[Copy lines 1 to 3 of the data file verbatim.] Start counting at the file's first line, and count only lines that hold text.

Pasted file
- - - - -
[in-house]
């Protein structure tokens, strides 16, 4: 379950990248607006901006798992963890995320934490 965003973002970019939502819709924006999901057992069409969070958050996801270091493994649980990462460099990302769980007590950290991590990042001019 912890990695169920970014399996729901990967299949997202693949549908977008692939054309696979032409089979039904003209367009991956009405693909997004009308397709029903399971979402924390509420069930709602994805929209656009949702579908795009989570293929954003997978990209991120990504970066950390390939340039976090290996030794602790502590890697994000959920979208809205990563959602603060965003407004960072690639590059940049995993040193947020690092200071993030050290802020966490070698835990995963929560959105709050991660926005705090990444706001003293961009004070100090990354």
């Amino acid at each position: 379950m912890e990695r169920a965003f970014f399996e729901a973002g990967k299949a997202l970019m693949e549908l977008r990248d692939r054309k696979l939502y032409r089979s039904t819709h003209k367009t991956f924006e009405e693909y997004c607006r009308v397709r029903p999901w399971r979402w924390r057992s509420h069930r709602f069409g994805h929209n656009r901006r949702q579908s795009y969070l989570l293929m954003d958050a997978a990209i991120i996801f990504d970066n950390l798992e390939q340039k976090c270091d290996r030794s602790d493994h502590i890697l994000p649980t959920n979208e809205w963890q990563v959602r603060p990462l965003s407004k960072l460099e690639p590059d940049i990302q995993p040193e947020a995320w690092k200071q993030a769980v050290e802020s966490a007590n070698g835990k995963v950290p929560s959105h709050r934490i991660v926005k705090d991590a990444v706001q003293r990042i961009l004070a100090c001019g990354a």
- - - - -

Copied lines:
[in-house]
């Protein structure tokens, strides 16, 4: 379950990248607006901006798992963890995320934490 965003973002970019939502819709924006999901057992069409969070958050996801270091493994649980990462460099990302769980007590950290991590990042001019 912890990695169920970014399996729901990967299949997202693949549908977008692939054309696979032409089979039904003209367009991956009405693909997004009308397709029903399971979402924390509420069930709602994805929209656009949702579908795009989570293929954003997978990209991120990504970066950390390939340039976090290996030794602790502590890697994000959920979208809205990563959602603060965003407004960072690639590059940049995993040193947020690092200071993030050290802020966490070698835990995963929560959105709050991660926005705090990444706001003293961009004070100090990354």
């Amino acid at each position: 379950m912890e990695r169920a965003f970014f399996e729901a973002g990967k299949a997202l970019m693949e549908l977008r990248d692939r054309k696979l939502y032409r089979s039904t819709h003209k367009t991956f924006e009405e693909y997004c607006r009308v397709r029903p999901w399971r979402w924390r057992s509420h069930r709602f069409g994805h929209n656009r901006r949702q579908s795009y969070l989570l293929m954003d958050a997978a990209i991120i996801f990504d970066n950390l798992e390939q340039k976090c270091d290996r030794s602790d493994h502590i890697l994000p649980t959920n979208e809205w963890q990563v959602r603060p990462l965003s407004k960072l460099e690639p590059d940049i990302q995993p040193e947020a995320w690092k200071q993030a769980v050290e802020s966490a007590n070698g835990k995963v950290p929560s959105h709050r934490i991660v926005k705090d991590a990444v706001q003293r990042i961009l004070a100090c001019g990354a």